When you are out to hire the best talent there are several issues. One is that most of them are working – which means you – or your recruiting-firm partner – will have to headhunt. The second, is that you’re unlikely to be the only one speaking with the them. The following ideas are meant to assist in mitigating the risks of competing offers. Counter-offers are also very real possibility–given that the candidate’s current company will have a strong desire to keep them – but we’ll save those for another day.
Ask Them Where Else They Are Interviewing…Repeatedly
One of the most important things you can do as a hiring manager, HR manager or internal or external recruiter is to ask if the candidate is currently considering or interviewing for other opportunities. This should be done after every step in the process from the phone interview through the last interview and during each conversation with the candidate until they sign the offer. The challenge for hiring authorities associated with a particular company is that the candidate may not tell you. Even if they don’t tell you after you ask the question for the first time, they may eventually either drop hints that they are being considered elsewhere or let you know what other opportunities they are pursuing. One of the benefits of working with a recruiting firm is that, as a third party, the candidate is willing to be open about what is REALLY transpiring in their job search.
Forsaking All Others
When you get married, the deal is that you commit to one person, “forsaking all others”. Just as some people in a marriage have a difficult time doing this, so too do your candidates. There is always the allure of what the other “opportunity” might be like. “Will they offer me more money?” “Maybe the other role will better?” “Is this really the best decision?”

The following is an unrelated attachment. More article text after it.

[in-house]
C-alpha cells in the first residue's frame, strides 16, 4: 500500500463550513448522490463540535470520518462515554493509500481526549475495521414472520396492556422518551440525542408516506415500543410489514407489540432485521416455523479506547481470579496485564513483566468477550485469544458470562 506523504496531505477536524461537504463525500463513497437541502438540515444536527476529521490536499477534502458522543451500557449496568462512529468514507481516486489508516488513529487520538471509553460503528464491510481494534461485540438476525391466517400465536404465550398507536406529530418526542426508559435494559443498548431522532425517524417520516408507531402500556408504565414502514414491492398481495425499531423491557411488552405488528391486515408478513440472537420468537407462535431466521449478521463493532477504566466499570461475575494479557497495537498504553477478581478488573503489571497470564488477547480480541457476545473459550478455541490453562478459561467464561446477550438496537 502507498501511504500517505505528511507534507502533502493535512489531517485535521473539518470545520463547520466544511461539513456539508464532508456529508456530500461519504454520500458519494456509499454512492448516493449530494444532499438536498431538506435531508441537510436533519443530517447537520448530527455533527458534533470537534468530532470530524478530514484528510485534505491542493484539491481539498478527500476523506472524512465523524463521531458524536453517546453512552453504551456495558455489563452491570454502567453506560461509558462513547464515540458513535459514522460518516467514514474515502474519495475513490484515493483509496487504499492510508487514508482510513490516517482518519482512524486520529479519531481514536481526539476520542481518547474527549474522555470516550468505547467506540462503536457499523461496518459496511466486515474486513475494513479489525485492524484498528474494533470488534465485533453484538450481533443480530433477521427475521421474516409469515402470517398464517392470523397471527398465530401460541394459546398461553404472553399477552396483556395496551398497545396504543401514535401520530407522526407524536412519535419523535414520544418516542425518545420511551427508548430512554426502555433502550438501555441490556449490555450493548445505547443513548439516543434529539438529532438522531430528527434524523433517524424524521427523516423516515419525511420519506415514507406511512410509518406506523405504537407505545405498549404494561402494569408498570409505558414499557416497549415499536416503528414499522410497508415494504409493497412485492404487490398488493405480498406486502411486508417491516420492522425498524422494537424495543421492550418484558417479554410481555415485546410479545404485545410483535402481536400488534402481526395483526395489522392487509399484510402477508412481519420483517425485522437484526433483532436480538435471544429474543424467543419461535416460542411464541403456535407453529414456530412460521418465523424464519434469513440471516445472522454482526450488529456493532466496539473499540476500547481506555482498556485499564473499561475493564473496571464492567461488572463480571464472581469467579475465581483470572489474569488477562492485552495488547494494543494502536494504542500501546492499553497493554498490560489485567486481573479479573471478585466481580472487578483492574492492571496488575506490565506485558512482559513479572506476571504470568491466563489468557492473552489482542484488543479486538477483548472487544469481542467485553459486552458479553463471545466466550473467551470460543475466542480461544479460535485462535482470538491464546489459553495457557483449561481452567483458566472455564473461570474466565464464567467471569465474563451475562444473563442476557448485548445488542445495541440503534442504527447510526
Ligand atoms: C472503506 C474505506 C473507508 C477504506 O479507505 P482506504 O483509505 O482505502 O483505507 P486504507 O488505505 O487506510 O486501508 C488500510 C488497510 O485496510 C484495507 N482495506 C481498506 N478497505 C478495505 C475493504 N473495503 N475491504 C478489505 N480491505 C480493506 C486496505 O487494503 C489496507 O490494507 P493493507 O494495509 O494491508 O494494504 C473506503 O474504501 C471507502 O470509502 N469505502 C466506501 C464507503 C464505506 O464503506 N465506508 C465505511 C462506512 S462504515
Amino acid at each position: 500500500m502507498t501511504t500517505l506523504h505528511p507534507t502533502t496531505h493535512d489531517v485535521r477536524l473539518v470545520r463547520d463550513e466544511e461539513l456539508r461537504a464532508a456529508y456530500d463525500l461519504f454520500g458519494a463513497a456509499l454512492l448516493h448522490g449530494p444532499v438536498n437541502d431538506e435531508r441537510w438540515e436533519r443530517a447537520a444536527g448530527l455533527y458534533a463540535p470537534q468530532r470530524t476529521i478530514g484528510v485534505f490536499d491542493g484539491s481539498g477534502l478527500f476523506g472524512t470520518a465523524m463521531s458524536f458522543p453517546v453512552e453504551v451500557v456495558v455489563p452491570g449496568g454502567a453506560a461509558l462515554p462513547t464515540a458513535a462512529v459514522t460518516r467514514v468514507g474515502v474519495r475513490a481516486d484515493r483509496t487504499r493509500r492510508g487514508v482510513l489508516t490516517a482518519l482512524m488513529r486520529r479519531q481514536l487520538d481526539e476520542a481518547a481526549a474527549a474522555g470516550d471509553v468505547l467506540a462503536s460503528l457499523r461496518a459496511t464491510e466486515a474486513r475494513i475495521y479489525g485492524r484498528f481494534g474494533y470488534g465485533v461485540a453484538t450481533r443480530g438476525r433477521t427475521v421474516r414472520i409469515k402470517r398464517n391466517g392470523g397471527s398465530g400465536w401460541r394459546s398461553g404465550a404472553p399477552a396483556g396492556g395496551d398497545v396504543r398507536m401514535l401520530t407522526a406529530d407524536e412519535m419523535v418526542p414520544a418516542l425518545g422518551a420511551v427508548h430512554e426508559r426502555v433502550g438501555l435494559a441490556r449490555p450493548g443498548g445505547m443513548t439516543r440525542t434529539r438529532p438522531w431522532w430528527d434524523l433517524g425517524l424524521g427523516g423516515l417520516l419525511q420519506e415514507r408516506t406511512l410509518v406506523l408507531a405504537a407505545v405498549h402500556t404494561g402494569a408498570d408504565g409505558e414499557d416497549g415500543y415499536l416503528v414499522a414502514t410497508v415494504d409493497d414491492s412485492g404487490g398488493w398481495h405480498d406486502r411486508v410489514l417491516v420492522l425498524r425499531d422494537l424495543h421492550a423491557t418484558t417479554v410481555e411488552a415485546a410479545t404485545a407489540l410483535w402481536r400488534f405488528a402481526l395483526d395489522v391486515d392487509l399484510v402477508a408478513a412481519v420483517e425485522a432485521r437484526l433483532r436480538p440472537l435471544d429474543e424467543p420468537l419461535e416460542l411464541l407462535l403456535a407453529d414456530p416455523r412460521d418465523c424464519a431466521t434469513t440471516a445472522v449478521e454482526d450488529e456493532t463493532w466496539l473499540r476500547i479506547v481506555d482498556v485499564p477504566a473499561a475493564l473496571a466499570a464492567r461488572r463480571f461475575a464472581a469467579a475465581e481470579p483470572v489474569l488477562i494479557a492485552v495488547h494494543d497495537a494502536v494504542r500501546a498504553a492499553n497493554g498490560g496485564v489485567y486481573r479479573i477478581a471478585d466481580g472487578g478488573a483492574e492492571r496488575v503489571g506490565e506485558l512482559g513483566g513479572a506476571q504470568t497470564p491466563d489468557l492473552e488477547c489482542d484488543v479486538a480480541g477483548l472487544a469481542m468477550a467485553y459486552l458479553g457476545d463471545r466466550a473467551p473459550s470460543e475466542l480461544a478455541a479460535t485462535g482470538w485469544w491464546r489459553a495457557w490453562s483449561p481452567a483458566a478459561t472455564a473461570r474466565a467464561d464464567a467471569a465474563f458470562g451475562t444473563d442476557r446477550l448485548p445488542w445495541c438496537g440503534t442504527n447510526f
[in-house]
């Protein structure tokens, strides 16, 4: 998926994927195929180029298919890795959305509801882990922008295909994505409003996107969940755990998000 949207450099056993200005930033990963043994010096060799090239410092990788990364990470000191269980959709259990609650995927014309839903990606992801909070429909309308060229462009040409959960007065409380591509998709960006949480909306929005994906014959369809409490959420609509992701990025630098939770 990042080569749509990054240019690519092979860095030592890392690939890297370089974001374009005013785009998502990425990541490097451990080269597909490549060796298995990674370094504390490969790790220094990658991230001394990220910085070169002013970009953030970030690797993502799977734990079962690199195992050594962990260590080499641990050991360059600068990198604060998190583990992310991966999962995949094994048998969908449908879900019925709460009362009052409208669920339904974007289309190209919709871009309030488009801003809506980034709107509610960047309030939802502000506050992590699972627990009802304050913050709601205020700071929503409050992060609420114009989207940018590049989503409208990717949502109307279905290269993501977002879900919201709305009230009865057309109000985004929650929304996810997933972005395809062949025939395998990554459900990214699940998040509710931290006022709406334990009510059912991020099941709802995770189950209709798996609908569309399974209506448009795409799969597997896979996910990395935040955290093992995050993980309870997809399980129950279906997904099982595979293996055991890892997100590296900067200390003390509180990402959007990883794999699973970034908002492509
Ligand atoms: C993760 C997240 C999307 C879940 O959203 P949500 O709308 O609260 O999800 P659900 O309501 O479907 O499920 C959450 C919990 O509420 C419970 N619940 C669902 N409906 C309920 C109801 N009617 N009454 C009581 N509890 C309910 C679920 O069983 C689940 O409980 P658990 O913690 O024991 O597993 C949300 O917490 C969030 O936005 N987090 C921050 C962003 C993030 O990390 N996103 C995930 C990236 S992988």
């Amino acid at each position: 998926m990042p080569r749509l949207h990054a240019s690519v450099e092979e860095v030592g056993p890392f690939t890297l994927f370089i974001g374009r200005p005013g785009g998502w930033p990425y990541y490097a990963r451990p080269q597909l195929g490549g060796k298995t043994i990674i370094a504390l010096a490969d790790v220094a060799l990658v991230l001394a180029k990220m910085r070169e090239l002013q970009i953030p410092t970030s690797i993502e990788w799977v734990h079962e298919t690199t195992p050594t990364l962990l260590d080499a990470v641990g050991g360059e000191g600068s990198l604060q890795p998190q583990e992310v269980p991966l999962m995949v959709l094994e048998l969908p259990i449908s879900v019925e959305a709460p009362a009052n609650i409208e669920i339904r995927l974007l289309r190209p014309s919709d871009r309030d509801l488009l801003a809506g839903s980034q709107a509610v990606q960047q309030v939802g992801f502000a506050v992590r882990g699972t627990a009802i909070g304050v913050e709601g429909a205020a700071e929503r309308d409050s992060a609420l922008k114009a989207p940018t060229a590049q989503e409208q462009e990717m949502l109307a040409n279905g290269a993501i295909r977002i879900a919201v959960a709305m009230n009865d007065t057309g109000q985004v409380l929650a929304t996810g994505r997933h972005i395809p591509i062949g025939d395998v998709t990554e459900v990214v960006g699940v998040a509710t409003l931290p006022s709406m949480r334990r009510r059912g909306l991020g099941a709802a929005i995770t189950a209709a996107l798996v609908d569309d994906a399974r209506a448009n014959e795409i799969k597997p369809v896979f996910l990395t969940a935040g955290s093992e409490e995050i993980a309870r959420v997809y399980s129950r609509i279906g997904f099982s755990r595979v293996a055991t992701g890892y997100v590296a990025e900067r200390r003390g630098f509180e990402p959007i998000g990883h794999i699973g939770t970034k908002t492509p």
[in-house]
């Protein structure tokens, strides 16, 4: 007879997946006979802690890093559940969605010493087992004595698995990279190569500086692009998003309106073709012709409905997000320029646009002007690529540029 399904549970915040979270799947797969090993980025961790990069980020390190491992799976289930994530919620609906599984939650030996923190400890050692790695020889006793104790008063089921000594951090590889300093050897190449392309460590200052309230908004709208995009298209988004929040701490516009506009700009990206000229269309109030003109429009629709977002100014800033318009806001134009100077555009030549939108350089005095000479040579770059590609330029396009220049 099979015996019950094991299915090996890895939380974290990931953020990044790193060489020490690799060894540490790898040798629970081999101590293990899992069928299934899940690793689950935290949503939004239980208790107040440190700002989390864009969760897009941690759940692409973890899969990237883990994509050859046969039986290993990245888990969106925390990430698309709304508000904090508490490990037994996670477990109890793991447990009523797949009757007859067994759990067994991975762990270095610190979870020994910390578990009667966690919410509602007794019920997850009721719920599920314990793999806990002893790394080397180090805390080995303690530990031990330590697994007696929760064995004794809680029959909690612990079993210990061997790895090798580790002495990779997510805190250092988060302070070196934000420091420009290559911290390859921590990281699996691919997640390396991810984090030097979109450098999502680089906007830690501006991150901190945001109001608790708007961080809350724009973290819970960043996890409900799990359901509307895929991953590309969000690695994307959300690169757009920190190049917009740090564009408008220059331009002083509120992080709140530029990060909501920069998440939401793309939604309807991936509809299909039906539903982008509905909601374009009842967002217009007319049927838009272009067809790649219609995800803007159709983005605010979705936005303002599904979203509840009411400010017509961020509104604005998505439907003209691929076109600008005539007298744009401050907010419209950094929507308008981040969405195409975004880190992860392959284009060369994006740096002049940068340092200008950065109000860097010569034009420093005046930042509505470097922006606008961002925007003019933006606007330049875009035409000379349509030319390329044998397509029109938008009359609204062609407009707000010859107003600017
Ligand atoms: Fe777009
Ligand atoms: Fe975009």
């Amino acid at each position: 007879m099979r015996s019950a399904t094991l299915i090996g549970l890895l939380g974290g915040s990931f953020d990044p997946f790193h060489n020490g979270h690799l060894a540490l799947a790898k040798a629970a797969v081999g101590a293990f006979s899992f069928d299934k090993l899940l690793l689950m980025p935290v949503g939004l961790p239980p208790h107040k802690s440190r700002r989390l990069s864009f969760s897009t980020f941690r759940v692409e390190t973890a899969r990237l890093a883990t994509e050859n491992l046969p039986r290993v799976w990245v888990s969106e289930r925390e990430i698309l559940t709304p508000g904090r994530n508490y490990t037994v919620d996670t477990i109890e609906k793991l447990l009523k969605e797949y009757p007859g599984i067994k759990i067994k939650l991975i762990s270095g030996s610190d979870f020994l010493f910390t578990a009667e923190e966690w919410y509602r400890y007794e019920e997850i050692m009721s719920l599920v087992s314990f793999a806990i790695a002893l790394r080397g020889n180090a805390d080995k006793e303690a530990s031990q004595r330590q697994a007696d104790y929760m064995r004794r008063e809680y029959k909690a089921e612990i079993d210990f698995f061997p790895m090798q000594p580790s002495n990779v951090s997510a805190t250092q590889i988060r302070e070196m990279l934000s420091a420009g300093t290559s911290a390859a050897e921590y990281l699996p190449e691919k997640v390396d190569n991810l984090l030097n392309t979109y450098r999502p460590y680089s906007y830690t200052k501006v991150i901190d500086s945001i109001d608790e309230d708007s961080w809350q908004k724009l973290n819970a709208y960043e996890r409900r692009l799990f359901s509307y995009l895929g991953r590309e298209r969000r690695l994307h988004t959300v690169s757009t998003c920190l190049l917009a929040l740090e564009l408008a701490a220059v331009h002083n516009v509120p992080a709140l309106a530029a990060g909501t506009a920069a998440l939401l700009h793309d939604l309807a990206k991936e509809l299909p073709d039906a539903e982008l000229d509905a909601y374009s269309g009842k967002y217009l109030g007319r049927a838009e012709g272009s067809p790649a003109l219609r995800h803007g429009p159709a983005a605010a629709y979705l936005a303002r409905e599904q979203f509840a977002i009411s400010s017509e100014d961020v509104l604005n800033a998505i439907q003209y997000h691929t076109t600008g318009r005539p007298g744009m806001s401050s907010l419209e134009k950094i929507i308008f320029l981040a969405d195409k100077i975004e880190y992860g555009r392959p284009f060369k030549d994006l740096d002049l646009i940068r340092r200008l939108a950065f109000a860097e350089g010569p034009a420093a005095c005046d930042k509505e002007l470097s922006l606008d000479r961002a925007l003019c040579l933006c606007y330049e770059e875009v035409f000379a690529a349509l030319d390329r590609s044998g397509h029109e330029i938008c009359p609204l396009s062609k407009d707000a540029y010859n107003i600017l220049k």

Most companies take candidates through a multi-stage process – investing a lot of time and money–and have no idea where they stand. They ignorantly assume that they are the only suitor. They make an offer and are shocked when they are turned down.
Before making a candidate an offer, you want to be sure that they are going to accept it. Dare I say, this is where a good recruiter will earn their fee? What I do, and recommend that you do, is take the candidate through the offer one step at a time.
Begin by getting their agreement about what they’ve said they want and what you are offering. For example, “You said that you are looking for $90,000 per year. Is that correct?” They will likely say “Yes”. “You said you wanted four weeks vacation, is that still the case?” “Yes”. This is a page taken from the world of closing the sale. The more often they say “Yes”, the more psychologically committed people feel to saying “yes” to the final question which is, “Will you accept this offer?” The next step is to run through the offer. “If I could offer you $90,000 per year to start with four weeks vacation in the role of IT Manager, would you accept?”
Their response will be telling. If they immediately say “yes” without hesitation and sound excited then you likely have yourself a new hire. If there is any hesitation, if they don’t sound that excited or say they have to think about it or give you an outright “no” then you will know that they have either received a counter-offer from their existing employer or they are close to receiving or have received another offer from someone else.
No matter how well the interview process has gone or how enthusiastic a candidate is about your opportunity or company, don’t assume that they aren’t talking to other companies. If they aren’t, it’s a bonus. If they are, then staying on top of where they are interviewing, how things are progressing and whether they will accept your offer can both help shape your offer and secure the candidate.